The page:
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Notes from November 2006
         On they who also serve

Sr. Edmee is about 84 years old.  Her memory is not so good--maybe Alzheimers.  Her right hand has a very bad tremor--maybe Parkinsons.  She usually doesn't go very far away from the temporary convent, because in April she was hit by a motorcycle while trying to help some little kids cross the street.  She had to rest in bed for about 6 weeks.  She usually spends her days praying, sweeping, washing dishes, and re-arranging things is the dining room. 

(One of the sisters had bought an egg to give me for supper for my birthday.  She had placed it on the kitchen table so that the cook could find it.  For some reason, Sr. Edmee put it behind the coffee cups--where we found it the next morning.)
In addition to the 8 Sisters, 9 pensioners (live-in students), cook, lab technician, laundry lady, and Andre, we now have two little girls living with us. 

Stephanie, age 5, is the niece of Miss Ninote, the lab technician.  Anita, age 7, is the daughter of the former guardian Andre, who was injured when the big gate fell on him in early August and is now paralyzed from the waist down.  His welfare is now the responsibility of the Sisters--as is the welfare and education of his daughter Anita.

Of course, Stephanie and Anita have more energy and free time that most of us, so they are usually looking for someone to entertain them.  Since the rest of us are busy, that someone is usually Sr. Edmee. 

Each one of the little girls takes one of Sr. Edmee's hands and leads her to their make-believe classroom (where she is the student) or their make-believe beauty salon (where she is the client).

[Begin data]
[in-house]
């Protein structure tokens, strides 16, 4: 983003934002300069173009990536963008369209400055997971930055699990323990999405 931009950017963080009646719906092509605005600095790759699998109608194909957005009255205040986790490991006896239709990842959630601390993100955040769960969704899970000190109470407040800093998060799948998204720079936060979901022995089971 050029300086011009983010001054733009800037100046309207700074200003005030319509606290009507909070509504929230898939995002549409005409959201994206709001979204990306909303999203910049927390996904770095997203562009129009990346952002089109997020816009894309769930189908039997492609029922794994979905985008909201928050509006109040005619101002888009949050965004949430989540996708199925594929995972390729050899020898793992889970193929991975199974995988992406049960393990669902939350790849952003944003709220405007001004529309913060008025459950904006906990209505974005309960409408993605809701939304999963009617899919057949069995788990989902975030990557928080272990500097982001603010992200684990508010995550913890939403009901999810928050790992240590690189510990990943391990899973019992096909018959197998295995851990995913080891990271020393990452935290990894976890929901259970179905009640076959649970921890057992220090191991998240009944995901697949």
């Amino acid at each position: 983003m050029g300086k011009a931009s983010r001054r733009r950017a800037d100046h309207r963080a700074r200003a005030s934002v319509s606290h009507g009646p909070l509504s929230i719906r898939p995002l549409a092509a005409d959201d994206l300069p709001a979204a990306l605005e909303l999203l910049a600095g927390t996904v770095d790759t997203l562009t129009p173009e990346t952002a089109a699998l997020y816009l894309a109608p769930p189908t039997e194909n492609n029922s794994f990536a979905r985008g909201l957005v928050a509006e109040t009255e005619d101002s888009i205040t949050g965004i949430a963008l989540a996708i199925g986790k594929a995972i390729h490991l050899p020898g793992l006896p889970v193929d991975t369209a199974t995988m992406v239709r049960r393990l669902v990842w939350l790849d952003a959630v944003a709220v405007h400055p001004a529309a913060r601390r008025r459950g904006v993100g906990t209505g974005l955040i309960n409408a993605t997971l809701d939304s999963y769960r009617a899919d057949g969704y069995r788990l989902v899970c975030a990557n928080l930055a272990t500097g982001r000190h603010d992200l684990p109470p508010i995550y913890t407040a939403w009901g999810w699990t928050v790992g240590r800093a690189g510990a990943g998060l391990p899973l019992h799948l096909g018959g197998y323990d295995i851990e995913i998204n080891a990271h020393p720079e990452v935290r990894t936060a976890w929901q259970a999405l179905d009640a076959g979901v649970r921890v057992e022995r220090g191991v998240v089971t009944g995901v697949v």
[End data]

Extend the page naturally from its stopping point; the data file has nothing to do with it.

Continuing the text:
Pere Ronel, in his sessions with the catechists, says that whatever our vocation, we should do it for God to the best of our ability--priest, sister, teacher, mechanic, nurse, spouse.

They also serve who only sit with the children.


Henri is a tailor in Bombard.  He is nearly blind, so I am not sure how he is able to sew in his dark little house.  He is also a former catechist for St. Francois. 

When it is possible, I try to accompany the sisters in Bombard when they visit the sick or home-bound to pray and bring communion.  Henri is one of the people we visit.  However, at his house, he is the one who reads the gospel for the day, and then explains it to us. 

They also serve who only sit and sew.

 During my 5 week stay in Bombard in August, a little girl named Posline would come in raggedy clothes every day to get the food scraps the Sisters put in a bucket outside the kitchen.  She would carry the bucket and scraps to a big female hog tied to a tree behind the convent.  Then she would return the empty bucket with a smile, telling me that the pig was getting really big...very true, because the pig was pregnant.
It took me a few days to understand the situation.  The pig did not belong to the Sisters, but to Madame Lorenz, one of the elders of the church who has a little shop near the church where she sells, rice, beans, sugar, and spaghetti.  Posline was not her granddaughter, but a little girl Madame Lorenz had taken in from a very poor family.  The family could not afford enough food to feed Poseline and their other children, so they had *given* Posline to Madame Lorenz to help with the shop and the pig.  In exchange, Madame Lorenz would take care of Posline and make sure she went to church and school.  What was amazing to me was that Posline was always smiling, always giving a cheerful greeting.  Perhaps because she had a job feeding the pig, and a meal and a bed every night. 

They also serve who are joyful because they realize their blessings.

Happy Thanksgiving, Joan